• Practice paying attention to the emotional cues that your loved one gives off. Try to figure out how they feel before they tell you. When you see them, or when the two of you come back together after work, ask yourself, “how do I think they are feeling?” Look at their facial expression, their body language, their tone of voice. Can you tell how they are feeling before they tell you in words?

  • Ask how they are feeling. This can be the conventional question, “how are you doing?” Or “how was your day?” If they tell you anything that has any emotion in it, ask more about that.

  • If they didn’t really tell you the previous time you asked, ask again. The conventional response to the conventional how-are-you question is, “fine,” or “good,” or “OK.” If you get one of those answers, ask again. You can use some humor, or play it straight, but asking again tends to tell the other person, “no, really, I want to know.” You might try, “really? How fine are you, exactly?”  Or, “would that be the good version of fine, or the more mediocre version of fine?”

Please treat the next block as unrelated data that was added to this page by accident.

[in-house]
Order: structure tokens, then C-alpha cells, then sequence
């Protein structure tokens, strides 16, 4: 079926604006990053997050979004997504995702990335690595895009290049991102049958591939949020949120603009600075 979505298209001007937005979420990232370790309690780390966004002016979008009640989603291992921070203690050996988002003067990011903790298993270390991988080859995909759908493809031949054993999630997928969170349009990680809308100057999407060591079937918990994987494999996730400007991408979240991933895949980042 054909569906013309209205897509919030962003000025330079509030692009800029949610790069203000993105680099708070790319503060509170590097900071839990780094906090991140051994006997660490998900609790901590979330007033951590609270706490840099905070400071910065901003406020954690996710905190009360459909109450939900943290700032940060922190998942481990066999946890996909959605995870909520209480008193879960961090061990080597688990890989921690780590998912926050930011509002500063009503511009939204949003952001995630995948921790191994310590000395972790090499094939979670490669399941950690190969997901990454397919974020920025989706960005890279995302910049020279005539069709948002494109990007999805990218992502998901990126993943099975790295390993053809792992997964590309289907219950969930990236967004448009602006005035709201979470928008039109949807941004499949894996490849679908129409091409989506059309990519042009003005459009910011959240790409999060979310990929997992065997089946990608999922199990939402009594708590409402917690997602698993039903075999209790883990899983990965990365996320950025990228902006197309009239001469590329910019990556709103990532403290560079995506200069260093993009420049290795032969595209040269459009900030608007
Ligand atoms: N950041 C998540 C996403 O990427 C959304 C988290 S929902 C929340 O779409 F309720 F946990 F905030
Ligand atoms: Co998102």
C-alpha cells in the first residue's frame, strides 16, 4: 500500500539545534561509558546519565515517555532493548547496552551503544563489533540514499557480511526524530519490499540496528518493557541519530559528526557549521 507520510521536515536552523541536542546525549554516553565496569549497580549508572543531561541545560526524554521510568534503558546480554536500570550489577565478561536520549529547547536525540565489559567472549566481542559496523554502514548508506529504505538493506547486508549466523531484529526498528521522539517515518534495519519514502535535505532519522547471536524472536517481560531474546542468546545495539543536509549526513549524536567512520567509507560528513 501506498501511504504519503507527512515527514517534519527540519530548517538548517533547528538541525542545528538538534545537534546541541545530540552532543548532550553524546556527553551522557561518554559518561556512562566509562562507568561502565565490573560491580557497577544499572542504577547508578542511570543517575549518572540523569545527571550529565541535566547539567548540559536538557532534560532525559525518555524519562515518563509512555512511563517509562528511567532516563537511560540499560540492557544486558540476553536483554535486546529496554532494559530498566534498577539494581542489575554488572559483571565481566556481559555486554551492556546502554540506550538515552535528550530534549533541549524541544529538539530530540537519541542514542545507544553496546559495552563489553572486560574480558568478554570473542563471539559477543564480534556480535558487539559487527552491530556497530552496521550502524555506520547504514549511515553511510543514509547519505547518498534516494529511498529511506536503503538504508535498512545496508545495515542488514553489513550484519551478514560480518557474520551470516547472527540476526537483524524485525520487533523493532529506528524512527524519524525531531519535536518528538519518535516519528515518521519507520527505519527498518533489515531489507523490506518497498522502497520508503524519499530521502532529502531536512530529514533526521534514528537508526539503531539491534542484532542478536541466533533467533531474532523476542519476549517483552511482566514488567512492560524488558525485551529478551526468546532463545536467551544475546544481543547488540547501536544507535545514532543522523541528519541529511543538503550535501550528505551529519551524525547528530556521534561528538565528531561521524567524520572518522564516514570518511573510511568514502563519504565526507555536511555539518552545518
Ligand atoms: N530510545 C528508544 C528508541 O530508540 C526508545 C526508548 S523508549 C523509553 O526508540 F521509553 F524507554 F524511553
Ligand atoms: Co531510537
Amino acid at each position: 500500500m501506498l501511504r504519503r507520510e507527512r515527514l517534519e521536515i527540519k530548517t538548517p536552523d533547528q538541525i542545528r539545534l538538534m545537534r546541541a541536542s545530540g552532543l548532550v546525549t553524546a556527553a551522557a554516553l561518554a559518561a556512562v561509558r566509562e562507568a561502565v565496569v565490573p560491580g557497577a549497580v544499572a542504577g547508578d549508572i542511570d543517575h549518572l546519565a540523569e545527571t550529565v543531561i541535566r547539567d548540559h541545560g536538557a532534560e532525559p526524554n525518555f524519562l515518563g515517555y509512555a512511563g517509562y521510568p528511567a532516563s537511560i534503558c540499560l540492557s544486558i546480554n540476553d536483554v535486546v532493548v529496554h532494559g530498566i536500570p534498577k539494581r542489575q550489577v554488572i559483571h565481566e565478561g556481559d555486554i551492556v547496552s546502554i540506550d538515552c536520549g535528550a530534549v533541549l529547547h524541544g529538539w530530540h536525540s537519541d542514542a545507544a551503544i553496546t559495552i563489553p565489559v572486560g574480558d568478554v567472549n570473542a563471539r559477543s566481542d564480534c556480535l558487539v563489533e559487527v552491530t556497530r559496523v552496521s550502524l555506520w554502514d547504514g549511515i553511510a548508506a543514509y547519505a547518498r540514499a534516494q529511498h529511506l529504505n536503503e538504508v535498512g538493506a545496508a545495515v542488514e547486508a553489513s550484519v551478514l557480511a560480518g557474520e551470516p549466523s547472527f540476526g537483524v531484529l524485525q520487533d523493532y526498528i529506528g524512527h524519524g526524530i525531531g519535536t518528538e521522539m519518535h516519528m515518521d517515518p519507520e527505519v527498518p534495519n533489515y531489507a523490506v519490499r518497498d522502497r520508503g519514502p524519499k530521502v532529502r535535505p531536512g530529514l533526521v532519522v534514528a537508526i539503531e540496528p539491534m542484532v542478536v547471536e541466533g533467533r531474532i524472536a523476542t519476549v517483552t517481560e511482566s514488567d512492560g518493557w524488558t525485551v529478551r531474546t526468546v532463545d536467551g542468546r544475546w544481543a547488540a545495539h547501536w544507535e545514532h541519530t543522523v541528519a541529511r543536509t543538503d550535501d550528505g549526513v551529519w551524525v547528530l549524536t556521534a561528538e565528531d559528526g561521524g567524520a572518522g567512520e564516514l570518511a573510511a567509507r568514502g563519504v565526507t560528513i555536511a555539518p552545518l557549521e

• Put aside what you are doing, and give them your full attention. Empathy is about holding someone else in your mind, trying to understand what they are feeling, and trying to convey that understanding back to them. This is not a time for multi-tasking. It can’t be done properly while texting, or while reading the news. Even if one of you just got home, and there isn’t much time right now, try to give this your full attention for at least 30 seconds. 30 seconds of connection is good. If there is something important going on, you can find more time to connect later as well.

  • Do the classic empathy exercise: Given what they just told you, try to imagine how you would feel if you were in that spot. Your goal here is to actually feel something. Unless they just told you something so bland that you can’t imagine anyone feeling anything at all about it, try to imagine yourself in their spot, and try to feel something.